Vanderbilt Magazine

The Art of Teaching: Peabody College amassed an impressive fine arts collection before joining Vanderbilt

By Bonnie Arant Ertelt, BS’81
The Skyscraper Window (1934) by American painter Childe Hassam was loaned to Nashville’s Frist Center for the Visual Arts for a 2000 exhibit.
The Skyscraper Window (1934) by American painter Childe Hassam was loaned to Nashville’s Frist Center for the Visual Arts for a 2000 exhibit. It is one of more than 1,000 works of art in the Peabody College Collection.

When George Peabody College for Teachers merged with Vanderbilt University in 1979, the agreement came with a little-known perk: The school had acquired a sizable collection of art stored in a basement vault at Cohen Memorial Hall. With more than 1,000 works, the Peabody College Collection includes items ranging from antiquities to Renaissance paintings to influential mid-20th-century sculptures and other pieces. The collection has provided many works for study and exhibition across the Vanderbilt campus in recent years, as well as loans to museums around the world.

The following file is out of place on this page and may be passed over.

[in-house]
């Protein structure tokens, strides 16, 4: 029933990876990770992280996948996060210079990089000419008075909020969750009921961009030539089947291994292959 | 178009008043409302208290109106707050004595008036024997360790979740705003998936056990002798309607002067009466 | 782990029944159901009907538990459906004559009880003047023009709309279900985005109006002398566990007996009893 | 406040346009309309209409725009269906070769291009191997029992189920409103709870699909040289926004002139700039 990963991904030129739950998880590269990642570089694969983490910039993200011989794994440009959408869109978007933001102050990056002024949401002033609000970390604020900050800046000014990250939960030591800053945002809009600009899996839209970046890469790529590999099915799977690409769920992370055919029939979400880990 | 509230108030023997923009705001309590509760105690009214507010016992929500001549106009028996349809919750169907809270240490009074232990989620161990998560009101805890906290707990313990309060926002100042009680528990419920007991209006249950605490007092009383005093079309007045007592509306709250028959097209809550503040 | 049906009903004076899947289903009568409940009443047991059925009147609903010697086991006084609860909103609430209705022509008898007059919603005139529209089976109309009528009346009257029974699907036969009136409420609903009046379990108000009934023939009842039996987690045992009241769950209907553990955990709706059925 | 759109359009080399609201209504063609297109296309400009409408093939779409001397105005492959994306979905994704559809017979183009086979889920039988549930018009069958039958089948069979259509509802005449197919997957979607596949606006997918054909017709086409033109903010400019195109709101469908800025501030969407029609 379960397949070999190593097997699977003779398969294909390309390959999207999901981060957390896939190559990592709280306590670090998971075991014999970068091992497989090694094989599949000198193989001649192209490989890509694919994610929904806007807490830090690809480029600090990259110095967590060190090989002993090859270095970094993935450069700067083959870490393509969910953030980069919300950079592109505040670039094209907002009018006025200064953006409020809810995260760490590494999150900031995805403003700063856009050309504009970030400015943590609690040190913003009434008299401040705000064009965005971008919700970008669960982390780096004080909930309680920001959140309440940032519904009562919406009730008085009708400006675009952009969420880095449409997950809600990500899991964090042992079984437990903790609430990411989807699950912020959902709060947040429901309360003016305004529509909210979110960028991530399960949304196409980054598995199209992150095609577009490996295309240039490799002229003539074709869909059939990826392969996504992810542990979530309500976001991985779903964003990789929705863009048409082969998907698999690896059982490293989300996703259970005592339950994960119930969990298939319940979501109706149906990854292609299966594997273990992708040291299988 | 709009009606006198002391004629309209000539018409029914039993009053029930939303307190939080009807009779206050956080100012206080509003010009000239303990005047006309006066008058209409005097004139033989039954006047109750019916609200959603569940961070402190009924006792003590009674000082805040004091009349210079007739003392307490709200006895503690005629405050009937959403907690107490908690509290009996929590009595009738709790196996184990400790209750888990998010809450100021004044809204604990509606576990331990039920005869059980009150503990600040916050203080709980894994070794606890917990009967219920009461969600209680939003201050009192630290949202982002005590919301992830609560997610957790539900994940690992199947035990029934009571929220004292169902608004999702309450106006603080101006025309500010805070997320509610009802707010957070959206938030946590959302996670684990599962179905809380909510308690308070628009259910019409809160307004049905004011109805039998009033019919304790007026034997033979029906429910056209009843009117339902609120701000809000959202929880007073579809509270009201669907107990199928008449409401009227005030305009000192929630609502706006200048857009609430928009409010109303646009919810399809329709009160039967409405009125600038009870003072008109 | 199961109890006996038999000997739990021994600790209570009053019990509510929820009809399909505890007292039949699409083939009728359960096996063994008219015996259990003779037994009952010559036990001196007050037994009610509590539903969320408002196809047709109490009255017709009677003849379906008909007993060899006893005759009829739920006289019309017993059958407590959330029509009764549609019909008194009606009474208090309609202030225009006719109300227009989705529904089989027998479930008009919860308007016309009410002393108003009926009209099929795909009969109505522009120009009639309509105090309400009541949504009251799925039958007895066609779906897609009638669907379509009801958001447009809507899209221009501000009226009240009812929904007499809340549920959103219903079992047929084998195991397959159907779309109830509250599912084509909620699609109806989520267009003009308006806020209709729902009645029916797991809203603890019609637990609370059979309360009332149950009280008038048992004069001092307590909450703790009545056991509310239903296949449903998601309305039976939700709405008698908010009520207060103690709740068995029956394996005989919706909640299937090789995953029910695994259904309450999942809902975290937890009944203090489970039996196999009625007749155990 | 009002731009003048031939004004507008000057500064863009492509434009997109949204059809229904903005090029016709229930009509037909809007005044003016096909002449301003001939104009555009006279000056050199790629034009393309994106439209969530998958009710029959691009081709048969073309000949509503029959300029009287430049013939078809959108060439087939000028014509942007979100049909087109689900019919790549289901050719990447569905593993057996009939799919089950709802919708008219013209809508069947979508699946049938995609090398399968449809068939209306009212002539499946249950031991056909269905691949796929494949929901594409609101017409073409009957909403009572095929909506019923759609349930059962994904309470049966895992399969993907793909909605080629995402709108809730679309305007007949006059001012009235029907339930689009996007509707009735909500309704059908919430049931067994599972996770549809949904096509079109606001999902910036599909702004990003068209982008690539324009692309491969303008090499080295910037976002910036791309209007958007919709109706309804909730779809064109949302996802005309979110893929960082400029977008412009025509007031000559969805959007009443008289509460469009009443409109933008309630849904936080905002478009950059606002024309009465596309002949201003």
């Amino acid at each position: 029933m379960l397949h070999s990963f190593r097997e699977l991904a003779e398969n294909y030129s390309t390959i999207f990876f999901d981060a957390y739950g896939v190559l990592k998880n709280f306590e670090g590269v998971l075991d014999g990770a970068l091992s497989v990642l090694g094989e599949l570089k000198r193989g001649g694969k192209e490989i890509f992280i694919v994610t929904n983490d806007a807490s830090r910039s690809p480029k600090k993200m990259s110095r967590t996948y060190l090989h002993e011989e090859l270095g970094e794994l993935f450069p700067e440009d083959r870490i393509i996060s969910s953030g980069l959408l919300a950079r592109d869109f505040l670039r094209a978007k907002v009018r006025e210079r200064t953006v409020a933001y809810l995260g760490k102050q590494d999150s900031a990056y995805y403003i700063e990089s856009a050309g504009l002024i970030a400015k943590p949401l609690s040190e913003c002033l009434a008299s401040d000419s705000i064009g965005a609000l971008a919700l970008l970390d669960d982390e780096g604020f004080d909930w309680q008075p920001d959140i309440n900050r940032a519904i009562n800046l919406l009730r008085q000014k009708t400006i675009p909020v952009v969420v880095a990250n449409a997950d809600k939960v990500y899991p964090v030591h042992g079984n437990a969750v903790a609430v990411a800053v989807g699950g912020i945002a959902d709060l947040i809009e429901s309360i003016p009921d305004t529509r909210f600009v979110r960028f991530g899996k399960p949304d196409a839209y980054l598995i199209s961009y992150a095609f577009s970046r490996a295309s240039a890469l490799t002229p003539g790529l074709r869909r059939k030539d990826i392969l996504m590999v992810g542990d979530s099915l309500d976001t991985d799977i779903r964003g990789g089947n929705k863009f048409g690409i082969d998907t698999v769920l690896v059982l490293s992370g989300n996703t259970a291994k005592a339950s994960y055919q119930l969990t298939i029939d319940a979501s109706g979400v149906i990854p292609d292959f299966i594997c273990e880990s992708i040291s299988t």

To explain the presence of such an important and broad art collection housed at a small teacher’s college in the South, look no further than the progressive forces at work in education reform and philanthropic trends at the dawn of the 20th century. When Peabody College moved to its present location across 21st Avenue South from Vanderbilt in 1911, a confluence of theories, practices and educators set art quietly at the center of a campus dedicated to instructing future teachers.